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Mikia Potter has a lofty goal — to retire at age 45. The 26-year-old also wants to eventually leave the world of corporate America and open her own business. Potter holds a bachelor’s degree in electrical engineering from Florida A & M University and is working on her master’s at Emory University in Atlanta. She is two years away from completing an M.B.A. and is wisely using her company’s education benefits to pay for her professional degree. “I wanted to enhance and acquire business skills since I hope to run a [Subway] franchise one day,” says Potter, an engineer with an aeronautics corporation.
Potter currently makes $63,000 a year. She also has a second income — the $3,876 she earns per year from real estate holdings. “I own a one-family home in Pensacola, Florida. It belonged to my grandparents,” says Potter, who took out a $40,000 home loan to buy the property.
Not common for single black women her age, Potter owns a second piece of real estate — her primary residence in Mableton, Georgia. She owes $114,000 on the home that she purchased in April 2003. “Since I am in such a high taxable-income level, I needed the tax benefit, plus I wanted to build equity,” explains Potter. She moved from Woodbridge, Virginia, to the Atlanta metro area because the real estate was cheaper.
The young professional has also made significant investments in her retirement account. She has a 401(k) portfolio valued at $25,000, in which she’s placing a solid 12% of her income, or $7,560 a year, and is investing that money in mid-cap mutual funds. In addition, she has about $10,000 combined in savings and checking accounts. Her revolving debt is minimal — a $3,250 credit card balance. And the car note on her 2000 Honda Civic is paid off.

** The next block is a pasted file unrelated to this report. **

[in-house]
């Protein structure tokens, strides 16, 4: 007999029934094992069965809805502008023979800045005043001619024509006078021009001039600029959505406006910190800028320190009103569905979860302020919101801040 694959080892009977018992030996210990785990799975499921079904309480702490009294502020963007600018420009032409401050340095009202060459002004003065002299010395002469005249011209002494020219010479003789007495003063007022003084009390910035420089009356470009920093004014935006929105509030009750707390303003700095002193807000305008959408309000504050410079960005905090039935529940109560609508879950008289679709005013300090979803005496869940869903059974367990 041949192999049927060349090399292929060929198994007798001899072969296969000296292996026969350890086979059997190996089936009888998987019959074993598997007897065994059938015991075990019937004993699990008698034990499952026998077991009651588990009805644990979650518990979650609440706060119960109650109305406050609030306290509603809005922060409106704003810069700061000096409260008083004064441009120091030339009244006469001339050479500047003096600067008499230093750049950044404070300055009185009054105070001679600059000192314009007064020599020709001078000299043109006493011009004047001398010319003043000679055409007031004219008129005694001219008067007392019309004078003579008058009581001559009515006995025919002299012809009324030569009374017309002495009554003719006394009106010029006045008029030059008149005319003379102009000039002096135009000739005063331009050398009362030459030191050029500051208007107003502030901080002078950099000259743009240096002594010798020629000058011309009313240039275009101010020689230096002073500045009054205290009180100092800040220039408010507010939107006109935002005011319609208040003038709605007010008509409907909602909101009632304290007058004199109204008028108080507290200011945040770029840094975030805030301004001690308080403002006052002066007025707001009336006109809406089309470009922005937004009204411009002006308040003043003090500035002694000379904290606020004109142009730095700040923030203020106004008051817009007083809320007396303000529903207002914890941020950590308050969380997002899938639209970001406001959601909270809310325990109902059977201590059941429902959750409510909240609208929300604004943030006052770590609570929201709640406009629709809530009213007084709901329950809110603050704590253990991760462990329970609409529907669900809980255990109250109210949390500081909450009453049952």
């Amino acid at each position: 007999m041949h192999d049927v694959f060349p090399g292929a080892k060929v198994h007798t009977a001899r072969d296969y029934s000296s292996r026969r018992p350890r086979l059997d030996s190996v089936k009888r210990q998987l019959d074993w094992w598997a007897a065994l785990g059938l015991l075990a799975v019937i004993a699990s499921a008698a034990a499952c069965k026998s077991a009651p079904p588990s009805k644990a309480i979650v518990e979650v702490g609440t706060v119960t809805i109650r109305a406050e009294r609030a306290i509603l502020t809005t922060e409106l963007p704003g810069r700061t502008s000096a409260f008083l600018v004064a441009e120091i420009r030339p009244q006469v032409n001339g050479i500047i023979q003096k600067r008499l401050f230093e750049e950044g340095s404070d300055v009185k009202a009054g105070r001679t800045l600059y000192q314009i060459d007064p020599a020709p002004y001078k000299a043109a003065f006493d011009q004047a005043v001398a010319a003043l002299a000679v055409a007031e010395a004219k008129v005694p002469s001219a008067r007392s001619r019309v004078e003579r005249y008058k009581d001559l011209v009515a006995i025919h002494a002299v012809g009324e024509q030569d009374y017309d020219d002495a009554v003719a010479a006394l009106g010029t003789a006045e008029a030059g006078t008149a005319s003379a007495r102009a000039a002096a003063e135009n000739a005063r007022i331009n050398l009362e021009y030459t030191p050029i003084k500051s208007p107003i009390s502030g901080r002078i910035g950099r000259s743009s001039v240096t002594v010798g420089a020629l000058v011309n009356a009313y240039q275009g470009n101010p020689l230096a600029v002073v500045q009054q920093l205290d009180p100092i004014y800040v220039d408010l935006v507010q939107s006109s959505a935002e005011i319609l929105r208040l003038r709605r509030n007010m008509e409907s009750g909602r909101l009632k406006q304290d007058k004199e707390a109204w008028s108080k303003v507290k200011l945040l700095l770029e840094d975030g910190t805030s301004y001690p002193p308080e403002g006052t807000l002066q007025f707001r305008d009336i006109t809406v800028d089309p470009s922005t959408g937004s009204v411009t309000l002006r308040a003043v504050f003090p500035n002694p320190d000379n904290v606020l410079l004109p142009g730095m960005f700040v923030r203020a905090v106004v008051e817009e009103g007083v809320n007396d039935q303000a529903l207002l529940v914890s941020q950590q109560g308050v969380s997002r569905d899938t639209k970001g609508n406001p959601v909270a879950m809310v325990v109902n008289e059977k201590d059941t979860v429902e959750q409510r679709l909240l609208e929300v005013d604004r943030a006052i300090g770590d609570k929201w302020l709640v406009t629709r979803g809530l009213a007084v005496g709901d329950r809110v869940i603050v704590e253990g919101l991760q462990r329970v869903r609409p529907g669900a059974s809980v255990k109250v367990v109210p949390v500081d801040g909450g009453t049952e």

While she is still relatively new to the labor market, Potter possesses a strong work ethic and a high level of focus. She understands the four ways wealth is created in America: private business ownership, real estate, capital markets investing, and achieving a senior level position in a substantial corporation. “I want to get to a point where I have multiple streams of income and where I don’t have to work a 9 to 5 job, so that I can live off of cash flow from the assets I acquire,” she says. “That is my ultimate goal.”
Potter has achieved a net worth of almost $60,000, which is excellent for a person her age, says David Hinson, principal of Wealth Management Network Inc. in New York (www.wmnllc.com). He adds that the largest risk she faces at this time is losing focus. “She is on track to achieve her goals, but far too often, when young professionals achieve a small measure of success early, they begin to loose discipline in executing their wealth-creation plan.”
To help her execute a wealth strategy, BLACK ENTERPRISE teamed Potter with Hinson, who says it is well within Potter’s power to achieve financial independence by the age of 45. The following are